Docket Management
Docket: 02D-0228 - Medical Devices; Implantable Middle Ear Hearing Device; Draft Guidance for Industry & FDA
Comment Number: EC -2

Accepted - Volume 1

Comment Record
Commentor Dr. John Zeigler Date/Time 2002-09-10 23:32:06
Organization Lake County Hearing Clinic
Category Health Professional

Comments for FDA General
Questions
1. General Comments Approximately 10 years ago the FDA sent notices to several hearing instrument manufacturers that their advertising content was misleading and often placed unsubstantiated claims in advertising content. This material was often passed on to individual dispensers who then used the material in newspaper and direct mail advertising. Currently much advertising has reverted to this type of content. Unsubstantiated claims are not protected by the first admendment. For example, non-audiology dispensers use the term audioprothologists which when read by a consumer is easily confused with the term Audiologist. The first admemdment does not protect the use of terms created to phonetically sound like and visually look like a protected term. The public has a right to know the credentials of the individual who is conducting any and all hearing tests. (See below) If the FDA wants to help consumers understand the process of remediation for hearing loss the first thing it should do is restrict all pre-amplification evaluation protocols and tests to the direct supervision of a licensed physician or Audiologist. Advertising Hearing Tests for the purpose of selecting amplification requires the assessment of the auditory system and the current FDA approved disclaimers noting that the examination is not a medical examination is not enough information for the public to understand it's limitations. In fact, the statement can be read by the public to be an inadvertent stamp of approval by the FDA indicating to the consumer that such an evaluation is appropriate in isolation from a medical consultation with a physician which may include an Audiological report. The FDA required statement that these hearing tests are not a medical examination... or that they are done for purpose of selecting amplification only misleads the public into believeing that such a thing should be allowed and implies that the FDA accepts this standard as being in the publics best health interests. The FDA does not allow an eye examination to be conducted for the purpose of selecting eyeglasses only... why should it allow hearing aids to be sold with such a ludricious disclaimer? Hearing aids can mask hidden serious medical disorders that must be determined before amplification should even be discussed.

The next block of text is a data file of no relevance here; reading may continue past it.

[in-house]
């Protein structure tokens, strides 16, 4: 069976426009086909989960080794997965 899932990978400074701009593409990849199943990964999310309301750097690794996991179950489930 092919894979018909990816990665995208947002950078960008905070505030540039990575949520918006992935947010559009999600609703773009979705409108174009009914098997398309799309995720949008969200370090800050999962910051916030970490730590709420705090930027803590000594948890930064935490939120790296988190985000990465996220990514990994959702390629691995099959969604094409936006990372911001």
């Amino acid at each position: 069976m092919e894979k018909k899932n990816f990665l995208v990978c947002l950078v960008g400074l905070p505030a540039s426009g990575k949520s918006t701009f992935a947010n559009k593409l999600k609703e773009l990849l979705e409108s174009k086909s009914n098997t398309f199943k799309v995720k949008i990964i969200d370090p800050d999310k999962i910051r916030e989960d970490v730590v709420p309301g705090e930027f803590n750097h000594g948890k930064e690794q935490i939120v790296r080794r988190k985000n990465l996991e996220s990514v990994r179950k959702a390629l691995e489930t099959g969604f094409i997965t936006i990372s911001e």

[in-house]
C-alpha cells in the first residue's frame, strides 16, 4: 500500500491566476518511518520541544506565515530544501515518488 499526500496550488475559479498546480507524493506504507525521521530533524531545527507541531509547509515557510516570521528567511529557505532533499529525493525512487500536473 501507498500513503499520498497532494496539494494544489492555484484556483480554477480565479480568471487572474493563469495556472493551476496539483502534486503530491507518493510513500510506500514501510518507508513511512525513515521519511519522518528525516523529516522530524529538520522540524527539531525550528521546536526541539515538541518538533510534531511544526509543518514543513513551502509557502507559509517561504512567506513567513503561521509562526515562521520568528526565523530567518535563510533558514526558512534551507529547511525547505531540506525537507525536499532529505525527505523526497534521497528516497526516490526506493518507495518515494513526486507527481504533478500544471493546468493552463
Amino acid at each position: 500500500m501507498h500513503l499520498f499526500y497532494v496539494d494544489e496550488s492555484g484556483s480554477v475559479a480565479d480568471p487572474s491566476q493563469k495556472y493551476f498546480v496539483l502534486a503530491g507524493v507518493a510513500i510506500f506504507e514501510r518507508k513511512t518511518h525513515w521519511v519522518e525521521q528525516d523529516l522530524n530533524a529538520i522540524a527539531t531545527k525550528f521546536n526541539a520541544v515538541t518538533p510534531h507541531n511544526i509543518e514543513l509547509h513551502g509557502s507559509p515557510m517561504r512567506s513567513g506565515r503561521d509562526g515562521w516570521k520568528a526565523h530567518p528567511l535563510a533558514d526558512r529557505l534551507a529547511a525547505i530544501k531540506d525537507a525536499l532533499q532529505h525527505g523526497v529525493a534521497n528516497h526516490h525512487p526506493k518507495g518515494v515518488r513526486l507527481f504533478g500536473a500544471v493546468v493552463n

EC -2